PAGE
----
Day 13 conclusions:
- Evoking love gave me the courage and compassion to ask difficult questions and listen to the answers.
- Evoking love relieves feelings of loneliness and dispenses much needed self-care.
As a yoga and meditation teacher and yoga therapist, I have often wanted to find a tool that would enable my students and clients to get to their underlying motives. As a Human being I have wanted this tool for myself.
If an individual has high expectations of how they should be or want to be, accompanied with the matching level of self-judgement, they may not be able to see their own motives for fear of not liking what they see. I have read and heard a plethora of quotes inviting us to accept who we are in the moment but very few tools to enable us to actually to do the business. Well, today I have found one that does.
I have been skirting around two very uncomfortable questions all day, avoiding them and/or feeling a silent guilt (assuming the worst and assuming that was something to feel guilty about). Finally the thought occurred to me in a moment of wisdom, ‘evoke love and ask’, so I did.
“Do I feel sorry for myself and want other people to feel sorry for me?”
“Do I want people to think I’m heroic in dealing with my life, the way I do?”
They are subtly different slices of the same pie and for me, very uncomfortable slices. The thing is I couldn’t directly ask them before and I definitely could not have written about them, because I was afraid of the answers but in the background mood of love and compassion there is no judgement only love. If the answer is uncomfortable, love and compassion allow a nurturing to occur and an enquiry that may result in a different resolution.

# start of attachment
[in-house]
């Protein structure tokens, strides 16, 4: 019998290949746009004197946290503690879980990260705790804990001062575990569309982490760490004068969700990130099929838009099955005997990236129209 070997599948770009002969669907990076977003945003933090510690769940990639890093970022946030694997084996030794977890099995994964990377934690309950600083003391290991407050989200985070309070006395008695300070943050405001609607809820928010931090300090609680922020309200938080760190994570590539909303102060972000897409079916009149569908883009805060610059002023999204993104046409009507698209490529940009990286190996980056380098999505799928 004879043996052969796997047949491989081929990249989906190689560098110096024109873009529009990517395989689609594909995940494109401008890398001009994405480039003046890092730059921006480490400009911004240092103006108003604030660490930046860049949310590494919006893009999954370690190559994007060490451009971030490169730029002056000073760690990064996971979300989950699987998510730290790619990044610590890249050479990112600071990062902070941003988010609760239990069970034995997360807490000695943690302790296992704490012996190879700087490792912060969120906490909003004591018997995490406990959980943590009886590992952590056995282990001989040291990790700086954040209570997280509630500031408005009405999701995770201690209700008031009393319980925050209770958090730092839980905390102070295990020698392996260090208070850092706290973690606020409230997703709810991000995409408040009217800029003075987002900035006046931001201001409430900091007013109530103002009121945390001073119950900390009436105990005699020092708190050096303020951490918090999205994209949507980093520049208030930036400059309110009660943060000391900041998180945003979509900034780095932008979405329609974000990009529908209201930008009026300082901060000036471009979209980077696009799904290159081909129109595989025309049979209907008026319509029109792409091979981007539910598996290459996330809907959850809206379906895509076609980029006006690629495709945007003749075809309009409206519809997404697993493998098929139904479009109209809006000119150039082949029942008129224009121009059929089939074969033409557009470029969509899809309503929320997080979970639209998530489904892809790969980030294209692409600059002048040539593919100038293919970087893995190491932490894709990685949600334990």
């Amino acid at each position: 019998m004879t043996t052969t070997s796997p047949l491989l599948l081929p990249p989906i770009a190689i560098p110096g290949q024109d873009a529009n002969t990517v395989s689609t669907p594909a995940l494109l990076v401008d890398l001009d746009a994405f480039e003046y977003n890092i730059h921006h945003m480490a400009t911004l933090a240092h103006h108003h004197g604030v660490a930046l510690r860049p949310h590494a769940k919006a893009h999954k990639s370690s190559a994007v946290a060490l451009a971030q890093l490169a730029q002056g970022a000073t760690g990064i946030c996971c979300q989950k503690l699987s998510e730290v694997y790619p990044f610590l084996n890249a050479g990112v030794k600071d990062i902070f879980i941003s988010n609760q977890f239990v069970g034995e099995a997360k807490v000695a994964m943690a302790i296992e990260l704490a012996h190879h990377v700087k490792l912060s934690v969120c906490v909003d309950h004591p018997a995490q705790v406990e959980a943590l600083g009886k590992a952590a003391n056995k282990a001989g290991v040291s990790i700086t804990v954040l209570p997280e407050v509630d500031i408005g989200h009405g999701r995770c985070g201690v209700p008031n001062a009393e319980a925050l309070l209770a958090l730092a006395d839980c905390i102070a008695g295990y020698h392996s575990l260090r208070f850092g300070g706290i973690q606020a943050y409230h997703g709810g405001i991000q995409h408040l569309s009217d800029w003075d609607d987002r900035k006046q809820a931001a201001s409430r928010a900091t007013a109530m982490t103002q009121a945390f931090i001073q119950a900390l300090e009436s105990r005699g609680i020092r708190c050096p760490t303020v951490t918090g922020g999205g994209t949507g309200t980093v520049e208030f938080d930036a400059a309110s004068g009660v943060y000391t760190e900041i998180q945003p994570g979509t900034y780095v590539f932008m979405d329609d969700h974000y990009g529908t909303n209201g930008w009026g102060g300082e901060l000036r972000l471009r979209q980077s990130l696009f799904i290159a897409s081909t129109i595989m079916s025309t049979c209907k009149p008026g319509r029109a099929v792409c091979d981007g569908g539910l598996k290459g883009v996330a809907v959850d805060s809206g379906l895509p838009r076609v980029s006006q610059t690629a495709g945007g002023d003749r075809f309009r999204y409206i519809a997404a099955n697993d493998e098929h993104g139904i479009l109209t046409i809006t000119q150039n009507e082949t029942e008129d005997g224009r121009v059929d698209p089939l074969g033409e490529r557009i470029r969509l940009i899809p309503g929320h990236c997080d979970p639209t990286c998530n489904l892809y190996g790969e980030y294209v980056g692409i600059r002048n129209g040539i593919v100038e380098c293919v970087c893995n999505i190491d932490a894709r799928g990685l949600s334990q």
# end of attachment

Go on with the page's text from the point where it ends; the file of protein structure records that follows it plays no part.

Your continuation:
For me tonight the answers are both “no”, although in the past, they would have been “yes”, in part. When I was less empowered than I am now, eliciting sympathy was a strategy as was eliciting admiration but they are both double edged swords that kept me in a disempowered relationship with life. However this was not my totality and I felt very judgemental of myself, and quite split.
The background mood of Love and compassion that has been created by my practice gave me the compassion and therefor the courage to see this aspect of myself and feel the difference between then and now.
Now I want to move forward together with the people in my life, share my vulnerabilities and fears so that I can directly ask for help rather than elicit sympathy and admiration. I realise I don’t need sympathy or admiration but sometimes I need help because I am not an island or perfect (or wrong for not being perfect), and that’s what living in relationship with the world is about. Not to mention dispelling feelings of loneliness while dispending a healthy dose of self-care.